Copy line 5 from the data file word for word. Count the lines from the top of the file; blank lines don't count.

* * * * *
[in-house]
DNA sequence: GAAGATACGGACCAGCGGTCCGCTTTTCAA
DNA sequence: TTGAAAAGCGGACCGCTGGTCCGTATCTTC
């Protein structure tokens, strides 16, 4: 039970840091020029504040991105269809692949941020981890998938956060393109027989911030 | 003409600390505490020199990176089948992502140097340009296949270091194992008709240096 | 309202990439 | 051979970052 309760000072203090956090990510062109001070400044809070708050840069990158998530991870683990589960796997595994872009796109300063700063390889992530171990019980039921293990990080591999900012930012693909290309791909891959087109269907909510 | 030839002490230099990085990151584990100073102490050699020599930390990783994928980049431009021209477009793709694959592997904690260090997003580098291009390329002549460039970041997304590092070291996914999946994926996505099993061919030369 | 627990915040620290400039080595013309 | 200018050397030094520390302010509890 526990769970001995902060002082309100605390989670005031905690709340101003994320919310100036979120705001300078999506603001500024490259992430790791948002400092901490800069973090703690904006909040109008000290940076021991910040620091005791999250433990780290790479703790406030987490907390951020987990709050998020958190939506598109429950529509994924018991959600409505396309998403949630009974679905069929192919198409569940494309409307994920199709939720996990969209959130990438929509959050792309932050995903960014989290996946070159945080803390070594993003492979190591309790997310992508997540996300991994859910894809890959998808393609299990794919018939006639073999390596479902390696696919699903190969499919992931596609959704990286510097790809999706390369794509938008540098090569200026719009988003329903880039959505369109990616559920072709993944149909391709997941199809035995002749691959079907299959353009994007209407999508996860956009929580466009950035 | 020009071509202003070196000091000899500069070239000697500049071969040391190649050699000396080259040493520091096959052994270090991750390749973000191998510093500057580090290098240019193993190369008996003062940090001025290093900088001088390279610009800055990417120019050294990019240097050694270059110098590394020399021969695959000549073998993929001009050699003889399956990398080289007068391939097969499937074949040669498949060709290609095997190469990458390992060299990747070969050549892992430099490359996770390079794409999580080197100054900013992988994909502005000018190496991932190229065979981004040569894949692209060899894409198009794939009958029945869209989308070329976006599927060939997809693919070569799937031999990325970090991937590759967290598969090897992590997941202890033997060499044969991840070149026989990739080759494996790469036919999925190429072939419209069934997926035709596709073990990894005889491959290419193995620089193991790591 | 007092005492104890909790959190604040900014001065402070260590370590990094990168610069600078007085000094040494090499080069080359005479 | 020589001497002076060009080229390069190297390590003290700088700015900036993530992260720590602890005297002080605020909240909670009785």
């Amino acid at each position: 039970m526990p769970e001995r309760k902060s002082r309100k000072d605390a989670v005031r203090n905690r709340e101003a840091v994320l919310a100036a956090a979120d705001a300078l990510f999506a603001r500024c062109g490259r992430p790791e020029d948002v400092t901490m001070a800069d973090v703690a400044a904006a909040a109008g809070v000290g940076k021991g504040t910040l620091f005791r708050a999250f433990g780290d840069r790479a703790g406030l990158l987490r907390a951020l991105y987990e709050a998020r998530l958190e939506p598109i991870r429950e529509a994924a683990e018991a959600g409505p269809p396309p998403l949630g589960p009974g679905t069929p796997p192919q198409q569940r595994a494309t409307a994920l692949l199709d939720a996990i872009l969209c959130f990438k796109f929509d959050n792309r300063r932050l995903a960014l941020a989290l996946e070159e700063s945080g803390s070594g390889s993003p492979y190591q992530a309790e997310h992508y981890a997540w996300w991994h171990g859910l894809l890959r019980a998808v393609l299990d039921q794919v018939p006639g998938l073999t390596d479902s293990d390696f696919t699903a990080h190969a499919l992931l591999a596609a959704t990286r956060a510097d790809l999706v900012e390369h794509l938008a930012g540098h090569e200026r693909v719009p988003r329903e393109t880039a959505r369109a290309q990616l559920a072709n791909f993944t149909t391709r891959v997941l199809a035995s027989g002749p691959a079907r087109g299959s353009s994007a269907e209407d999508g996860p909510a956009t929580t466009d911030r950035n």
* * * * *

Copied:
């Amino acid at each position: 039970m526990p769970e001995r309760k902060s002082r309100k000072d605390a989670v005031r203090n905690r709340e101003a840091v994320l919310a100036a956090a979120d705001a300078l990510f999506a603001r500024c062109g490259r992430p790791e020029d948002v400092t901490m001070a800069d973090v703690a400044a904006a909040a109008g809070v000290g940076k021991g504040t910040l620091f005791r708050a999250f433990g780290d840069r790479a703790g406030l990158l987490r907390a951020l991105y987990e709050a998020r998530l958190e939506p598109i991870r429950e529509a994924a683990e018991a959600g409505p269809p396309p998403l949630g589960p009974g679905t069929p796997p192919q198409q569940r595994a494309t409307a994920l692949l199709d939720a996990i872009l969209c959130f990438k796109f929509d959050n792309r300063r932050l995903a960014l941020a989290l996946e070159e700063s945080g803390s070594g390889s993003p492979y190591q992530a309790e997310h992508y981890a997540w996300w991994h171990g859910l894809l890959r019980a998808v393609l299990d039921q794919v018939p006639g998938l073999t390596d479902s293990d390696f696919t699903a990080h190969a499919l992931l591999a596609a959704t990286r956060a510097d790809l999706v900012e390369h794509l938008a930012g540098h090569e200026r693909v719009p988003r329903e393109t880039a959505r369109a290309q990616l559920a072709n791909f993944t149909t391709r891959v997941l199809a035995s027989g002749p691959a079907r087109g299959s353009s994007a269907e209407d999508g996860p909510a956009t929580t466009d911030r950035n």